Now you may successfully start your received Hard Drive with a fast and reliable 2-nd Generation VM that manages resources of your host machine in a much reliable and savvy way!

Tip of the day: running Sitecore Docker from within Hyper-V virtual machine is in fact possible

Why not to run Docker containers from within a Hyper-V virtual machine? 

Well, when you are trying to install Docker Desktop for Windows, it installs correctly. But running it will prompt you about Hyper-V is required for Docker to work.


Programs and Features on its turn shows you that Hyper-V is greyed out, so you cannot install it from there



Not everyone knows, but Hyper-V in fact allows having nested virtual machines. That means running docker is also possible from within a VM. All you need is just running one PowerShell command from outside of your container:

Set-VMProcessor -VMName _YOUR_VM_NAME_TO_ENABLE_ -ExposeVirtualizationExtensions $true

What it does - just adds virtualization features into a virtual processor of outer VM, similar to those you got at you physical CPU. Thus you need to run this command of the VM switched off.

Once done, Sitecore perfectly builds and work if Docker running within a virtual machine. For those who are total beginner and scary to mess the things around their host machines - this could be an option. However there is of course a performance penalty from double virtualization.



Finally, the main trick! Just because you've added virtualization extensions into a virtual processor of your VM, you may run docker in process isolation mode, relatively to the build number of VM's operation system. Will explain it on the following example: imagine, your host machine runs Windows 10 build 1809, but got no problems of running Windows 10 build 1909 in a Hyper-V machine there. Now, you after you enable virtualization extensions to that virtual machine (that runs 1909), you will be able to install docker within that virtual machine, and run 1909-built images in process isolation, natively to that VM: 1909-built images run on 1909- machine! But at the same time you will be able to run those same images only in hyper-v mode on the (outer) host machine, because it has 1809 and cannot run non-matching images in process isolation mode.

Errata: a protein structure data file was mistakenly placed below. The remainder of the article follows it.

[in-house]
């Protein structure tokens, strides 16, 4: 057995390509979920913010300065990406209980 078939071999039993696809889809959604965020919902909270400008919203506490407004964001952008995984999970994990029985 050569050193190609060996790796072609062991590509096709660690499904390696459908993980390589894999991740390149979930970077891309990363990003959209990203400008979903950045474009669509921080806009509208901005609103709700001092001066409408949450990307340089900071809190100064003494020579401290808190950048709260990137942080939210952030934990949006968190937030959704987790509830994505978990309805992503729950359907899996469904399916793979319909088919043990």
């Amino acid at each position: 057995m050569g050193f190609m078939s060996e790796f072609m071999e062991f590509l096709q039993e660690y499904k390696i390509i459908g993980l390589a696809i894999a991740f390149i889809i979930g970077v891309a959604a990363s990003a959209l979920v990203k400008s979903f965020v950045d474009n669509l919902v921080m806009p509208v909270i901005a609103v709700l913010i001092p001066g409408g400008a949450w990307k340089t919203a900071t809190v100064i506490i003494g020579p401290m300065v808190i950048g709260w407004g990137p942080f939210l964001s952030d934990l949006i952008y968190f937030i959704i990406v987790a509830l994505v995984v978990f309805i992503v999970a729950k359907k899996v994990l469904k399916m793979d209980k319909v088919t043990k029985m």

Hope this helps!

Running IIS on local Windows Nano Server in Hyper-V rather than in docker

I've been enjoying Docker for a while, its flexibility and optimized images. However, there are two things, in general, I'd like to improve with the ops process:

  1. getting more control over the containers
  2. obtaining even more persistence, like the ability to create snapshots, switching between them, and few more features very common for traditional VMs

I have a host machine running Windows 10 x64 Professional, that's why I benefit from Hyper-V coming out-of-the-box with this OS. Saying that I mean creating a chain of checkpoints, switching between them, backing up and restoring images as well as other traditional ops activities - that all happens nicely and rapidly! Not to say that VMs work as effective, as the host does - at least I do not feel any difference.